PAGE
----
Has it already been forgotten Obama’s involvement with ACORN? Is it in Eric Holder he finds a kindred spirit?

Obama certainly is aware of Holder’s efforts for Democrats in the last election cycle so it might that among the reasonable cabinet appointees Hokder is his stealth candidate – the one he truly needs to carry out some of his true leftist leanings and his attempts to build lasting influence.

The nomination of Hillary Clinton at State has sucked up alll the oxygen this week. Obama’s other choices will require no political capital. Holder certainly will and Obama might be willing to use it here as it is through the Department of Justice where he and his kindred spirits of the left can gain the most.

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This post was written by bobsikes on November 22, 2008

METS: Building for the future in a new ballpark

As the new digs are pitcher friendly and grass (unlike 70’s and 80’s ballparks) the Mets should bulild their team the old fashioned way: Pitching and defense.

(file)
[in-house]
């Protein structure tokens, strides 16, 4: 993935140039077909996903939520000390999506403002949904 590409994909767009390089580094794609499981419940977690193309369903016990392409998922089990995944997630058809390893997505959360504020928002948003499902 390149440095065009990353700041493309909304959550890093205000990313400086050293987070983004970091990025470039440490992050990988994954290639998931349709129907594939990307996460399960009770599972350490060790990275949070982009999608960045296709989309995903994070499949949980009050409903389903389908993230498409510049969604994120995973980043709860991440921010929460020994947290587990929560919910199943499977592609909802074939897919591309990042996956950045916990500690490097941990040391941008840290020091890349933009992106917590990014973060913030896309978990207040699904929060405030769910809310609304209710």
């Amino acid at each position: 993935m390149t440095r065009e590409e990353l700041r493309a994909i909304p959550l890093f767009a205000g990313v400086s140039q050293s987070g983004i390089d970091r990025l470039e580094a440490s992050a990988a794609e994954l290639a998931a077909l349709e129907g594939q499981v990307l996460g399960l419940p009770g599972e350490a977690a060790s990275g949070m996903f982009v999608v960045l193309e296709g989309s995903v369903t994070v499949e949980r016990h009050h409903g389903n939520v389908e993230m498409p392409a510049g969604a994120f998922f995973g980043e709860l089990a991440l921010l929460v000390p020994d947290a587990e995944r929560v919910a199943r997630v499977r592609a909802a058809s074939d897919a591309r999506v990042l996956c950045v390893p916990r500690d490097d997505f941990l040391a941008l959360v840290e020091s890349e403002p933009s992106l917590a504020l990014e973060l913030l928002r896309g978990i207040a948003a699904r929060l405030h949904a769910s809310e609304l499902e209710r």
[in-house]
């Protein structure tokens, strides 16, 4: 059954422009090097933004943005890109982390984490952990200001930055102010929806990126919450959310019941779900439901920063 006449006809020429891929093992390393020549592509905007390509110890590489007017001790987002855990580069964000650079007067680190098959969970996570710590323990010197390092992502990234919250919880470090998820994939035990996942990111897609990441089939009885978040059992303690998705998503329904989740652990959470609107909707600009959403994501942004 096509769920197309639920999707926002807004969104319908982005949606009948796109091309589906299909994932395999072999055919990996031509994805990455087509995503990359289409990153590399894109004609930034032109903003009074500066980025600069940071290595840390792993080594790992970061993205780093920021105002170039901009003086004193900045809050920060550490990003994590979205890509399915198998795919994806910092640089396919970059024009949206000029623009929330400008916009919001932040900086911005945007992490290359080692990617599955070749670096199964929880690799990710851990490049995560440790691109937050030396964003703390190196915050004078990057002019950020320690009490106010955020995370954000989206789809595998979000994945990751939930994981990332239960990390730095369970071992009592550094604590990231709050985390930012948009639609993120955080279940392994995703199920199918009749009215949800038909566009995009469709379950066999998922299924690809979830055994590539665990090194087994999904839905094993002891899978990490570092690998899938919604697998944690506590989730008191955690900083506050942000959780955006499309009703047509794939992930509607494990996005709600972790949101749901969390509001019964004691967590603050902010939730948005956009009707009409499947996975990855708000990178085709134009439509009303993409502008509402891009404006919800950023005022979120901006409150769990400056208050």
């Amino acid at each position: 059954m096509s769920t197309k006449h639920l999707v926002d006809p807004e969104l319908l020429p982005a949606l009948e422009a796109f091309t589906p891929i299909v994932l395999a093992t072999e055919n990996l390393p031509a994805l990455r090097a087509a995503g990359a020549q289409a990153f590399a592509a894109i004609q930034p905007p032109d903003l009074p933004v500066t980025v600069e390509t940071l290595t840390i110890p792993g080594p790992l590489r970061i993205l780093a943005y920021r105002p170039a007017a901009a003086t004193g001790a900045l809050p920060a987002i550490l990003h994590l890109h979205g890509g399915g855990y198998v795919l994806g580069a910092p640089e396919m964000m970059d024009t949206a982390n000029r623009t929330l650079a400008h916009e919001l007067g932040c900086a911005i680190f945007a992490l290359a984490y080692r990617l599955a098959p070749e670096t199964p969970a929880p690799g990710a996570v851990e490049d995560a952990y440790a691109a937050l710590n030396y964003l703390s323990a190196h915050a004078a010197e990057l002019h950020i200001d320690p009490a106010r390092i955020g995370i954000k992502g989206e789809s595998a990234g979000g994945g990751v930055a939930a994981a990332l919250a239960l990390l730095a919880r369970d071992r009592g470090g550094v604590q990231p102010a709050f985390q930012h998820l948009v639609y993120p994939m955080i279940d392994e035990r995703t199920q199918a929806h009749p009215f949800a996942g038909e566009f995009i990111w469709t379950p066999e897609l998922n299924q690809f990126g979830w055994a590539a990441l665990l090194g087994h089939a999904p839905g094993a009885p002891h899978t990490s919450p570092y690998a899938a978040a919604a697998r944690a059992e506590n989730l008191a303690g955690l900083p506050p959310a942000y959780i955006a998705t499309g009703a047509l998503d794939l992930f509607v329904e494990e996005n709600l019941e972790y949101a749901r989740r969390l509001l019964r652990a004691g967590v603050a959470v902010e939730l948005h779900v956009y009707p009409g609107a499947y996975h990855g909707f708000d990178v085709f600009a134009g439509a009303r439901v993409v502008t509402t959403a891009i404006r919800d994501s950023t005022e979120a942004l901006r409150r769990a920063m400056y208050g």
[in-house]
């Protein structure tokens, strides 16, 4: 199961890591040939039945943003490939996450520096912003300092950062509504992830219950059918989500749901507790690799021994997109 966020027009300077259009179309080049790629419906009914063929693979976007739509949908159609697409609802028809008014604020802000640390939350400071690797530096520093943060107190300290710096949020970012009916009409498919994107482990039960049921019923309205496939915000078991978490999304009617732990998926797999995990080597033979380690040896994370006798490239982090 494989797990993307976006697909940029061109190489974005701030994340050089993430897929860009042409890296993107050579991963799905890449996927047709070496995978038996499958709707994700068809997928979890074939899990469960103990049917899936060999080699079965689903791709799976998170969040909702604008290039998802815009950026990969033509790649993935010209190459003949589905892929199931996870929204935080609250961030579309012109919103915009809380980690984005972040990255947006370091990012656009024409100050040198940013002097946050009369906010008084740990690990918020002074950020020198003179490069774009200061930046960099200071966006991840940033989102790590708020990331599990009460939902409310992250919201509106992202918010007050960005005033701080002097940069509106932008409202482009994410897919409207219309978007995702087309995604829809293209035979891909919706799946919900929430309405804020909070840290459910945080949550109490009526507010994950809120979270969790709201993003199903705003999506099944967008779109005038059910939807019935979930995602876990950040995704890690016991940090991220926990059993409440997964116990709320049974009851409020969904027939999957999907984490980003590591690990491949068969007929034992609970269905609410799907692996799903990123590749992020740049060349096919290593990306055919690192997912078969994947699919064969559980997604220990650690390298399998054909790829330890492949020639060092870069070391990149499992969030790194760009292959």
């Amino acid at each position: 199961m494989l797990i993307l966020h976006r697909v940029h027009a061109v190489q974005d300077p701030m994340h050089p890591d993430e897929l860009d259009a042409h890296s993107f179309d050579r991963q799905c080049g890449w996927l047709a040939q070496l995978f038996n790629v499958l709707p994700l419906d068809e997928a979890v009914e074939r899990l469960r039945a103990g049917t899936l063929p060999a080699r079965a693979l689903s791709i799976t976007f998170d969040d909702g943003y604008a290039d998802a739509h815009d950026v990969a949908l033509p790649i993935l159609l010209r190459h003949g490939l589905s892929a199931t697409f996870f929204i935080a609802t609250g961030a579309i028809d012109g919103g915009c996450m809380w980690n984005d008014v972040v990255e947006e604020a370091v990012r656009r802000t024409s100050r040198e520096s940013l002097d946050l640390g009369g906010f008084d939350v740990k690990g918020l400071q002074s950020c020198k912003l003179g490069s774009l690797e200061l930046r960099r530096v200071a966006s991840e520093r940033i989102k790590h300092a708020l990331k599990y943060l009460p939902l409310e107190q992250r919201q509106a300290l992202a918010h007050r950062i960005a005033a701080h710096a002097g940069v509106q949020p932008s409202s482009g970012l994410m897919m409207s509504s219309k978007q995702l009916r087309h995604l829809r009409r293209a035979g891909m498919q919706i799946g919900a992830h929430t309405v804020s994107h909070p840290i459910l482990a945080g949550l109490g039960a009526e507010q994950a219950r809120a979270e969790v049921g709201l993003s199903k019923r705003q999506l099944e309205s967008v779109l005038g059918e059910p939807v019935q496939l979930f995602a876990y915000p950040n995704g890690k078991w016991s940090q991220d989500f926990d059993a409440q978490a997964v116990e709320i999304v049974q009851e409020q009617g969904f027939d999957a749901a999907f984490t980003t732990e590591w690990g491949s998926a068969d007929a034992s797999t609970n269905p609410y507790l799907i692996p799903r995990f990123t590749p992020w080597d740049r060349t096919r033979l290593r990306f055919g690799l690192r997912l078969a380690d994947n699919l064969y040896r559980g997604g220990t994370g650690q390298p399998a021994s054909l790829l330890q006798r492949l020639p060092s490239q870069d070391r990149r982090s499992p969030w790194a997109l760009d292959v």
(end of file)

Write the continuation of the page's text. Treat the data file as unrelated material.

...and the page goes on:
This means and big time closer (Brian Fuentes or KRod) then a new 2B to play with Jose Reyes ( Orlando Hudson) and a set-up guy who can close (Houston Street, Kerry Wood or JJ Putz). Set-up men can even be valued as an everyday player (See Duaner Sanchez and Roger McDowell)

Rumors indicate this might me close to Omar Minaya’s thinking. If he delivers, the Mets can get to the post season next year.

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This post was written by bobsikes on November 20, 2008

The world just watches as Dems steal the Minnesota senatorial election